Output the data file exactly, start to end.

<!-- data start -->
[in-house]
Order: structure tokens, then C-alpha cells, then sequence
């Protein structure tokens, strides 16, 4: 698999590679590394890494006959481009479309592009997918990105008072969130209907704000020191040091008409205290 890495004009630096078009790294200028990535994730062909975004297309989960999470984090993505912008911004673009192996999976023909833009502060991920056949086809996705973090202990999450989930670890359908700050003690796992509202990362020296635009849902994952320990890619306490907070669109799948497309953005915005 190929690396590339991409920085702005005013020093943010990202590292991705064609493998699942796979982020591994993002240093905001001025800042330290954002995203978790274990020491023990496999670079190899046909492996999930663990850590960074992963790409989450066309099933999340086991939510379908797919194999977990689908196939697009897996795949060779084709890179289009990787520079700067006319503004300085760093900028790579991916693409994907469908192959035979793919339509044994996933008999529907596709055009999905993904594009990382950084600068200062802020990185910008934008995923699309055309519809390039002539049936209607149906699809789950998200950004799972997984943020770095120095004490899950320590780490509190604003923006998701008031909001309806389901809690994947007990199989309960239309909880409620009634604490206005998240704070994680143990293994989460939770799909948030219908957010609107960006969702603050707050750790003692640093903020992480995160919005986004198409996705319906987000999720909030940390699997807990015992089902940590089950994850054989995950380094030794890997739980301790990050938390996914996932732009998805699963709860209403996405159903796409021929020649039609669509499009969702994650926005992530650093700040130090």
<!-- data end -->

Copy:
[in-house]
Order: structure tokens, then C-alpha cells, then sequence
């Protein structure tokens, strides 16, 4: 698999590679590394890494006959481009479309592009997918990105008072969130209907704000020191040091008409205290 890495004009630096078009790294200028990535994730062909975004297309989960999470984090993505912008911004673009192996999976023909833009502060991920056949086809996705973090202990999450989930670890359908700050003690796992509202990362020296635009849902994952320990890619306490907070669109799948497309953005915005 190929690396590339991409920085702005005013020093943010990202590292991705064609493998699942796979982020591994993002240093905001001025800042330290954002995203978790274990020491023990496999670079190899046909492996999930663990850590960074992963790409989450066309099933999340086991939510379908797919194999977990689908196939697009897996795949060779084709890179289009990787520079700067006319503004300085760093900028790579991916693409994907469908192959035979793919339509044994996933008999529907596709055009999905993904594009990382950084600068200062802020990185910008934008995923699309055309519809390039002539049936209607149906699809789950998200950004799972997984943020770095120095004490899950320590780490509190604003923006998701008031909001309806389901809690994947007990199989309960239309909880409620009634604490206005998240704070994680143990293994989460939770799909948030219908957010609107960006969702603050707050750790003692640093903020992480995160919005986004198409996705319906987000999720909030940390699997807990015992089902940590089950994850054989995950380094030794890997739980301790990050938390996914996932732009998805699963709860209403996405159903796409021929020649039609669509499009969702994650926005992530650093700040130090």